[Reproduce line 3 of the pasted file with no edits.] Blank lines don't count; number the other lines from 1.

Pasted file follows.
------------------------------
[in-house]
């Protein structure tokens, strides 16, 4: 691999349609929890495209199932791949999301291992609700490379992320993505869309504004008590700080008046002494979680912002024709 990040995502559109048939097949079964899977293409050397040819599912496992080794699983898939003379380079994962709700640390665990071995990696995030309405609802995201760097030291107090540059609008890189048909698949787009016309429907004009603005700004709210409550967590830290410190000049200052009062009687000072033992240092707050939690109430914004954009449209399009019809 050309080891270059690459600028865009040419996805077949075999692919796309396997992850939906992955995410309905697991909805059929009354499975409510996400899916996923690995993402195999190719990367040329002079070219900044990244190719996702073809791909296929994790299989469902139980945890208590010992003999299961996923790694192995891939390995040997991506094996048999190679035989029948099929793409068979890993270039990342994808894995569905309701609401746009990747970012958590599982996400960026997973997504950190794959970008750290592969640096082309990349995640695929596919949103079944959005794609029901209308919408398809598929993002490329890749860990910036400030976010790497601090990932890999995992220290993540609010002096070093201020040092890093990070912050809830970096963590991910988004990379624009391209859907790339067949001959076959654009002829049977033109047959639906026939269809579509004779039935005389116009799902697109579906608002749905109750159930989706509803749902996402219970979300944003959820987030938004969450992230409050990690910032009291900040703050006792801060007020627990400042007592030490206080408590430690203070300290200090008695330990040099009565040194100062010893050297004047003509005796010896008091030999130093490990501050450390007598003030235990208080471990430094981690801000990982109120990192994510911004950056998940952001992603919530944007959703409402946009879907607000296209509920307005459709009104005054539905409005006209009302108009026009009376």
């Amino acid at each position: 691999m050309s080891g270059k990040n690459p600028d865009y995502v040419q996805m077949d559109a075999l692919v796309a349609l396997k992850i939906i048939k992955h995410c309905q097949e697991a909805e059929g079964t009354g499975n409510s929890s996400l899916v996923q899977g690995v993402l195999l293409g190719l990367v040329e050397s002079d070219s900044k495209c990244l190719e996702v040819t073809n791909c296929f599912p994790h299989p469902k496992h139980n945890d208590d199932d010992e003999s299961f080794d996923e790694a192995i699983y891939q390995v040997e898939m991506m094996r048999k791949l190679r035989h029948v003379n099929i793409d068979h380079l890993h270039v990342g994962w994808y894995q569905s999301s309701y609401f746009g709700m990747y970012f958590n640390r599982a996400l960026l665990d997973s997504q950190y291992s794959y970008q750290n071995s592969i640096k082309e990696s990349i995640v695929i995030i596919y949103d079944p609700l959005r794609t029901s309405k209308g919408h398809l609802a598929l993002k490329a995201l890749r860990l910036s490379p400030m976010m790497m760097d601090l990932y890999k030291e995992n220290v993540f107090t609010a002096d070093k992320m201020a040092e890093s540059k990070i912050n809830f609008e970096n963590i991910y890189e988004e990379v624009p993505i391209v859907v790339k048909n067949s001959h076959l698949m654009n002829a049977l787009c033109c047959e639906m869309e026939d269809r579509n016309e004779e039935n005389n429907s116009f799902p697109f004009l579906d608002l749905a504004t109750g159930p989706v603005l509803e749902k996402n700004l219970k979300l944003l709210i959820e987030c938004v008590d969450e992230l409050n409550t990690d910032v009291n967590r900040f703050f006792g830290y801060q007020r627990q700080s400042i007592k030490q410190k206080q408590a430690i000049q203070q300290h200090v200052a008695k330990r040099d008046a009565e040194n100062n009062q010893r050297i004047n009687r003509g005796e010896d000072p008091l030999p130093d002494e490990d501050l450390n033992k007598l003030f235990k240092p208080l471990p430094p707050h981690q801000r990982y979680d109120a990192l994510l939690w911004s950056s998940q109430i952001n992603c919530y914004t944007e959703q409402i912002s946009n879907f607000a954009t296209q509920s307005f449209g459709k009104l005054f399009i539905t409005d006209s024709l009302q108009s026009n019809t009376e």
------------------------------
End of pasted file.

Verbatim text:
């Amino acid at each position: 691999m050309s080891g270059k990040n690459p600028d865009y995502v040419q996805m077949d559109a075999l692919v796309a349609l396997k992850i939906i048939k992955h995410c309905q097949e697991a909805e059929g079964t009354g499975n409510s929890s996400l899916v996923q899977g690995v993402l195999l293409g190719l990367v040329e050397s002079d070219s900044k495209c990244l190719e996702v040819t073809n791909c296929f599912p994790h299989p469902k496992h139980n945890d208590d199932d010992e003999s299961f080794d996923e790694a192995i699983y891939q390995v040997e898939m991506m094996r048999k791949l190679r035989h029948v003379n099929i793409d068979h380079l890993h270039v990342g994962w994808y894995q569905s999301s309701y609401f746009g709700m990747y970012f958590n640390r599982a996400l960026l665990d997973s997504q950190y291992s794959y970008q750290n071995s592969i640096k082309e990696s990349i995640v695929i995030i596919y949103d079944p609700l959005r794609t029901s309405k209308g919408h398809l609802a598929l993002k490329a995201l890749r860990l910036s490379p400030m976010m790497m760097d601090l990932y890999k030291e995992n220290v993540f107090t609010a002096d070093k992320m201020a040092e890093s540059k990070i912050n809830f609008e970096n963590i991910y890189e988004e990379v624009p993505i391209v859907v790339k048909n067949s001959h076959l698949m654009n002829a049977l787009c033109c047959e639906m869309e026939d269809r579509n016309e004779e039935n005389n429907s116009f799902p697109f004009l579906d608002l749905a504004t109750g159930p989706v603005l509803e749902k996402n700004l219970k979300l944003l709210i959820e987030c938004v008590d969450e992230l409050n409550t990690d910032v009291n967590r900040f703050f006792g830290y801060q007020r627990q700080s400042i007592k030490q410190k206080q408590a430690i000049q203070q300290h200090v200052a008695k330990r040099d008046a009565e040194n100062n009062q010893r050297i004047n009687r003509g005796e010896d000072p008091l030999p130093d002494e490990d501050l450390n033992k007598l003030f235990k240092p208080l471990p430094p707050h981690q801000r990982y979680d109120a990192l994510l939690w911004s950056s998940q109430i952001n992603c919530y914004t944007e959703q409402i912002s946009n879907f607000a954009t296209q509920s307005f449209g459709k009104l005054f399009i539905t409005d006209s024709l009302q108009s026009n019809t009376e």